Pulling down the overhead, but not on my head


In yesterday’s post, I described some of the excitement in the back yard rebuild project, but without pictures. Today, the pictures.

DSC06814 before

First, a picture from some years ago, before the house was as shockingly pink as it is now. There was a substantial overhead structure, a frame covered with lattice, and overgrown with wisteria.

But over the years, the wood deteriorated, and it eventually became time to replace the overhead, as well as the deck itself. I have already blogged about the deck project.


Looking from the back door out toward the vantage point of the above picture. I have been pulling down the secondary structure for a while now, the lattice and the non-supporting crossing boards. What I did Saturday was remove the final supporting cross beams between the posts. The two I did not pull down are the ones attaching to the house itself.


Here is the same corner we see in the first picture above.


The other side of the overhead, also tied into the house.


A close-up, showing how the beam is anchored in with a bolt. It needs to come straight out, to avoid damaging the rain gutter above it, or the drain to the right.


The same beam, supported on a post until I figure out how to get it down without destroying anything, especially the house. Especially not myself.


The ears were braces against the crossing boards. I would have pried them loose, but they were really nailed in tight, so I ended up just cutting them out. Turned out to be a good thing, because I used these remaining ears to support the beams as I took them down.

The T-brackets are bolted in. All of the bolts are rusty, and many have damaged threads, so it was a lot of work loosening and removing them. They are just loose in the holes now, while I figure out what to do next.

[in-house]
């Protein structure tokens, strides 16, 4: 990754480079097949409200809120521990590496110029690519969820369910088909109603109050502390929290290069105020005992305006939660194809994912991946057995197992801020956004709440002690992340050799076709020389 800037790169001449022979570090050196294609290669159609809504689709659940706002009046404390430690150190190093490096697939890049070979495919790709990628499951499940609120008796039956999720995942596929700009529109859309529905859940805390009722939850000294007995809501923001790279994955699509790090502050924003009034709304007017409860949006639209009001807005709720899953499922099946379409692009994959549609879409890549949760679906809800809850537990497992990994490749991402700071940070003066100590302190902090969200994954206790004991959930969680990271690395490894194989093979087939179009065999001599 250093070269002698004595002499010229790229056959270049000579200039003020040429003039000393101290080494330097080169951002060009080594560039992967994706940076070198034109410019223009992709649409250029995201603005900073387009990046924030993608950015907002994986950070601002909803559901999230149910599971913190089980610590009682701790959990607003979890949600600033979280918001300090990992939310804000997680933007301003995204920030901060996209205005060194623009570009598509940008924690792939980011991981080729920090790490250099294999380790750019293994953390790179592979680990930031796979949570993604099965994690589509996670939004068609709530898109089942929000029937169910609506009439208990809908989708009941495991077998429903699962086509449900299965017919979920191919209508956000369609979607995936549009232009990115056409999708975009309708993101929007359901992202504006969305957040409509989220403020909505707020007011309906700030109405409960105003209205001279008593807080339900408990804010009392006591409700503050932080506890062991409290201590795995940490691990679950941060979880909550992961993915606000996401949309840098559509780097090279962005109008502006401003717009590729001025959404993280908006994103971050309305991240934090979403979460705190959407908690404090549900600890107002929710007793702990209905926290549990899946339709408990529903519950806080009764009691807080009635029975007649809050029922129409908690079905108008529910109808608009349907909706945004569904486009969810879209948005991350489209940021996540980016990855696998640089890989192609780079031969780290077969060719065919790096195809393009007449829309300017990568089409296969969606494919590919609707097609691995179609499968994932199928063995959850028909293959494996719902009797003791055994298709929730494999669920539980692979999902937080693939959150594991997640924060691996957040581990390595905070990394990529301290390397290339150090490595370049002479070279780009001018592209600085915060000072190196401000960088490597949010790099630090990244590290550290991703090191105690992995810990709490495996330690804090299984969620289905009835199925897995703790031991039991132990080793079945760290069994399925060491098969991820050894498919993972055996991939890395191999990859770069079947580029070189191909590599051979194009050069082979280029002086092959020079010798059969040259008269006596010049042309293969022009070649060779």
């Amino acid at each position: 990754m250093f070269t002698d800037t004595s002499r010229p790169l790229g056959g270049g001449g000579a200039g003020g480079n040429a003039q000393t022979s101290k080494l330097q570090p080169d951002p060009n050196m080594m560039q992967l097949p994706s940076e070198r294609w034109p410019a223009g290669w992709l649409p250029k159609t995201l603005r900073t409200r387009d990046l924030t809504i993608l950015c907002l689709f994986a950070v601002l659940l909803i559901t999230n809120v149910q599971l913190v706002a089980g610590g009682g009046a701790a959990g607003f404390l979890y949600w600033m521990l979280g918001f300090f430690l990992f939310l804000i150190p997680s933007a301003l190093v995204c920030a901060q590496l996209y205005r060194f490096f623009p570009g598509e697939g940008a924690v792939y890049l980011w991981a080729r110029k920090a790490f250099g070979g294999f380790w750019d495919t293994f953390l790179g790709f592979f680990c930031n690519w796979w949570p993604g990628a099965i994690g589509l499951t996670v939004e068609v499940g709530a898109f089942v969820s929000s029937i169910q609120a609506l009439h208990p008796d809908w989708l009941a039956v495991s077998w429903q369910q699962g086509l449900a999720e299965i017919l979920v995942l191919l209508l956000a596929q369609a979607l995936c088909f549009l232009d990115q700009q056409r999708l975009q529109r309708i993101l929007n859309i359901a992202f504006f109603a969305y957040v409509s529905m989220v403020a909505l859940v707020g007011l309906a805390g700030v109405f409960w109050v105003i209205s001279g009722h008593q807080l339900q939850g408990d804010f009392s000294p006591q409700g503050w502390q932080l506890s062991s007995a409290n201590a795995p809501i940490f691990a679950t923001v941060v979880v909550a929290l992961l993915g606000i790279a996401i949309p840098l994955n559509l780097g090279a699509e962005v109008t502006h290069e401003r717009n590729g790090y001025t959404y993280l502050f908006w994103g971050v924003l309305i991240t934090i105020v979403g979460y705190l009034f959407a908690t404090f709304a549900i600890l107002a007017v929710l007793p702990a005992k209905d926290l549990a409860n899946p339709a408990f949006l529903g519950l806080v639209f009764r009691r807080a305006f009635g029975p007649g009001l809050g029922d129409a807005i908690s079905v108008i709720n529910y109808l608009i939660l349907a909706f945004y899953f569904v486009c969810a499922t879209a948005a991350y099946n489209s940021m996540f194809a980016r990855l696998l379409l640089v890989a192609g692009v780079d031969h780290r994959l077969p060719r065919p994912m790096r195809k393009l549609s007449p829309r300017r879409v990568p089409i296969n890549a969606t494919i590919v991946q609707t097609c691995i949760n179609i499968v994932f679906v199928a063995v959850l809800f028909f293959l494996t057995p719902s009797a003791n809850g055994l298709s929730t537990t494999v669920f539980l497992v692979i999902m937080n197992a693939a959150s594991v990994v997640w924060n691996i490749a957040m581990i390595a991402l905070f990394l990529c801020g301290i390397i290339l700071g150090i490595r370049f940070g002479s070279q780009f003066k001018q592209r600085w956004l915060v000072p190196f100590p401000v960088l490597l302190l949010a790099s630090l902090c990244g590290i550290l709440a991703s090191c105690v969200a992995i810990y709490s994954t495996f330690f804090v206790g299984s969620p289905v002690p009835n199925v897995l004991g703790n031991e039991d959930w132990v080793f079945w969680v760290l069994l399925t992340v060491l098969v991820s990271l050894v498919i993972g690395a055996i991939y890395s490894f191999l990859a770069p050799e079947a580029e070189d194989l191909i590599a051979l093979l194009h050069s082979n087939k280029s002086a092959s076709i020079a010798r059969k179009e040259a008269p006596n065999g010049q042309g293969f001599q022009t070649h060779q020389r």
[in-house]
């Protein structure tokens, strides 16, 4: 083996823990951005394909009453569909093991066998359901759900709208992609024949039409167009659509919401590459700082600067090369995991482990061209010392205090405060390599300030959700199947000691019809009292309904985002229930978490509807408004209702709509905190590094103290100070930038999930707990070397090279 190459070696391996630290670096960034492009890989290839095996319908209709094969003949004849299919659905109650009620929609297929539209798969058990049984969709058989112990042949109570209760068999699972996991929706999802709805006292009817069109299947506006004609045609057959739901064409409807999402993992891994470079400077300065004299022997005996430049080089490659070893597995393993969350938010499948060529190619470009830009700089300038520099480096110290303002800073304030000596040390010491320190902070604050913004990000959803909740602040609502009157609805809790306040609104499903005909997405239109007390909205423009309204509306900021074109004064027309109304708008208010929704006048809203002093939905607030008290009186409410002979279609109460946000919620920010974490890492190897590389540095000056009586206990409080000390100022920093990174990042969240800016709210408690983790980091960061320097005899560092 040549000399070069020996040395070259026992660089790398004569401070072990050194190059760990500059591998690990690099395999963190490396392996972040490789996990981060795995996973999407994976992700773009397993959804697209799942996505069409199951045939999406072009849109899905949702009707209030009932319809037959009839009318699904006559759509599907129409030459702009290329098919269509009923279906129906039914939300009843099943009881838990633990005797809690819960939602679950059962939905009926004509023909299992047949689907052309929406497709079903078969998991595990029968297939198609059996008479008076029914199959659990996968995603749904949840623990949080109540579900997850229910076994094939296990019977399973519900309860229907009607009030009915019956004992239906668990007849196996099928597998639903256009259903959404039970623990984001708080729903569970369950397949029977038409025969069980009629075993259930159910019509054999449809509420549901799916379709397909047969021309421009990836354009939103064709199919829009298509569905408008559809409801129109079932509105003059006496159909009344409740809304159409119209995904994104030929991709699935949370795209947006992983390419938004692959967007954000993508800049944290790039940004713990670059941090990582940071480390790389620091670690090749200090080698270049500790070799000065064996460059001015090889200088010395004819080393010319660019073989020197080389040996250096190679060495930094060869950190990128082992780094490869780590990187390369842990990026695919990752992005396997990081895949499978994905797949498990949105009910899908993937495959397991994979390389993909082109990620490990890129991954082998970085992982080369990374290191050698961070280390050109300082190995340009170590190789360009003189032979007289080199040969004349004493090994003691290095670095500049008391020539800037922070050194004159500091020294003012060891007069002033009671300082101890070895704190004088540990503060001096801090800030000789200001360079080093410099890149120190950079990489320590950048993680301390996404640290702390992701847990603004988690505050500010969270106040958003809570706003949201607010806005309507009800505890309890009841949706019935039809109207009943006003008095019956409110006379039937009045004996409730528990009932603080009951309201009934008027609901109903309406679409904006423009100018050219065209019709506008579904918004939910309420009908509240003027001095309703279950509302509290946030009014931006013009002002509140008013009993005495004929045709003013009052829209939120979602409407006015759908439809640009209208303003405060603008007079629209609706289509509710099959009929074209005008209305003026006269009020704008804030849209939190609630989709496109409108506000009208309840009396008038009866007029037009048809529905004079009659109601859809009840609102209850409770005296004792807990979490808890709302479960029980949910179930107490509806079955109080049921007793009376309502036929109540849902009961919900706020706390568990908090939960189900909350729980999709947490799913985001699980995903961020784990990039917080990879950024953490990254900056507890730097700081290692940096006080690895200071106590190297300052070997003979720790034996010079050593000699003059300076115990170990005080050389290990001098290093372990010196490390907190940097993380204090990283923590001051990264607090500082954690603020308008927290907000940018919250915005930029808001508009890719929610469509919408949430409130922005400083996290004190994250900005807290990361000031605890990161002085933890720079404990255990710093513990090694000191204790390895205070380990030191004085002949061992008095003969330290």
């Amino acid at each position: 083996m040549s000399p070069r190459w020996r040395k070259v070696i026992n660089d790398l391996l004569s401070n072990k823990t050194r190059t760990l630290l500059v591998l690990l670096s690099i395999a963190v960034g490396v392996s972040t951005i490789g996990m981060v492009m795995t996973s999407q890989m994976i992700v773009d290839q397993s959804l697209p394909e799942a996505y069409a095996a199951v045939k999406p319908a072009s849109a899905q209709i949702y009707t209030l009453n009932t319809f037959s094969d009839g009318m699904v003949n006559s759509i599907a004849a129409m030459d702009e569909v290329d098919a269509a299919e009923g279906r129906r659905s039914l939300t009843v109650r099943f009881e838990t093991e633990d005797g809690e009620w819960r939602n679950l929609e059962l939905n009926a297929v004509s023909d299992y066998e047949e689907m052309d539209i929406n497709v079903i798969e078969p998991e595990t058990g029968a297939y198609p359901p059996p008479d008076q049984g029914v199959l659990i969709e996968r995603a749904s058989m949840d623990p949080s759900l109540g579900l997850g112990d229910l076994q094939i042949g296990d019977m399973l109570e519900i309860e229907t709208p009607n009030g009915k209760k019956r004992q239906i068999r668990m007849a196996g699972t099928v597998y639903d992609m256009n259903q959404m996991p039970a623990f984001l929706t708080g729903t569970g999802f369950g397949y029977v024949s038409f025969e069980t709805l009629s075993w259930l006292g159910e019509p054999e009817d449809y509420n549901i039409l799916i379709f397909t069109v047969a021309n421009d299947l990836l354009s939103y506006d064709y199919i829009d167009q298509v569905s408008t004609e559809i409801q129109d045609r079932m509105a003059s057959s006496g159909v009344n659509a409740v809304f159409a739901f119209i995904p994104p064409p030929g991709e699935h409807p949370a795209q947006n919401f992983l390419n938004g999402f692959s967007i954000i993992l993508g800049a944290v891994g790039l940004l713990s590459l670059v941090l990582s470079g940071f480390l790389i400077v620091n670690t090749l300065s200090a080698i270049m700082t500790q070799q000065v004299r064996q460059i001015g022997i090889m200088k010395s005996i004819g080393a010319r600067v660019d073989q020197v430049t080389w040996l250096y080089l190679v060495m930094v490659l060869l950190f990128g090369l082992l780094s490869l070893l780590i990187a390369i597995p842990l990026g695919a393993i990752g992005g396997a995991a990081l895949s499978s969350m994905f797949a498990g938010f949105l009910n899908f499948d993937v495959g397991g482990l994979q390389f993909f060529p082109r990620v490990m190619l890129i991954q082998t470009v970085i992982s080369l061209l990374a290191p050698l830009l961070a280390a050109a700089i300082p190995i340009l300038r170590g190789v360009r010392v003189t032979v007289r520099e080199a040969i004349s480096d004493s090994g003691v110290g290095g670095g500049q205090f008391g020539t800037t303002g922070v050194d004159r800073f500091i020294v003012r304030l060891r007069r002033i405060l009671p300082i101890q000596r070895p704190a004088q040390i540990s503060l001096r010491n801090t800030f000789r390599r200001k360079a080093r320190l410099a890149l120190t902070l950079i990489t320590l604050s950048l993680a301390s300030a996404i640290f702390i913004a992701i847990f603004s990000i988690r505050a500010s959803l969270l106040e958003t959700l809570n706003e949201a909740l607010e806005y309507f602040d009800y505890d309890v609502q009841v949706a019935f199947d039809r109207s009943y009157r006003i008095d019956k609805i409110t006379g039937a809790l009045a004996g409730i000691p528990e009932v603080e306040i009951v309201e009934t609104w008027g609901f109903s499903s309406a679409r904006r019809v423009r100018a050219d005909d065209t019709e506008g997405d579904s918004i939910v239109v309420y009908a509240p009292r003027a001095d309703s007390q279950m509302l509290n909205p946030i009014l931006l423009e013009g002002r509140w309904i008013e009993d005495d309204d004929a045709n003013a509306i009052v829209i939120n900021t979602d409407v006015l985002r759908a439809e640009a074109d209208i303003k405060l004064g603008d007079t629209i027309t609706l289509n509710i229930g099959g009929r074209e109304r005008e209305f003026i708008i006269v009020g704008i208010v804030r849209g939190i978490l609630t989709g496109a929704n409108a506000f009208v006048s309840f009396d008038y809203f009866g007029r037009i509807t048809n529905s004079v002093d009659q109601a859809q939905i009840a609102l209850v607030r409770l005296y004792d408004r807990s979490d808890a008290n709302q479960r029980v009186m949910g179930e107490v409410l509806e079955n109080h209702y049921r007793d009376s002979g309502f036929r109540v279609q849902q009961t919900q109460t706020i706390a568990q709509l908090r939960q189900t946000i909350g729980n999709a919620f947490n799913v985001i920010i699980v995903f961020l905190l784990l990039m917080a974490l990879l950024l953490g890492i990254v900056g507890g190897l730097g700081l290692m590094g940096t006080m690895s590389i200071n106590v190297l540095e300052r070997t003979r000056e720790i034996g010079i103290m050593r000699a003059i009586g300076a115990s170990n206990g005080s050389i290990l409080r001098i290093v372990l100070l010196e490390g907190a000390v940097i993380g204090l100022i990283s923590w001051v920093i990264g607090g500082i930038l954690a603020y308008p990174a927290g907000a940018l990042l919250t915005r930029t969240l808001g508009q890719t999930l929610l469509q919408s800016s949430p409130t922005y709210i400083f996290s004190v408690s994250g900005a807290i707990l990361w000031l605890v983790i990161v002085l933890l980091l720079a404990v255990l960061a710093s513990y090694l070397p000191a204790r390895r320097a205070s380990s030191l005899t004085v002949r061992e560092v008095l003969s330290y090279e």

There were also toenails between beam and post, and under the T-brackets. So once I got the brackets loose, I had to get a hacksaw blade into the gap and cut the nails.

The original beam here was twice as long — reached almost to the gazebo — but I cut it in two, and as we see, there is not a whole lot of overlap. The rope sling is just in case it should move a little, I don’t want the whole thing to come crashing down. Even if this end didn’t damage anything important, the pivot around that bolt at the other end would surely damage the house.

What happened today was that Roger climbed up on the roof above the beam, we looped a rope sling around it, and I cut it near the house with a handsaw, whereupon he lowered the cut end to the ground. We then went to the post above (we had removed one of the two bolts, so it just pivoted down), and brought down the other end, safely. Good to have it done.

With no leverage and no weight on it, the remaining stub under the rain gutter was easy.


Here’s the other beam connecting to the house. Same arrangement, but no roof to sit on while lowering it, and it’s right over the edge of the new deck and its framing, so a little harder to place ladders. But it should be possible, one of these fine days.

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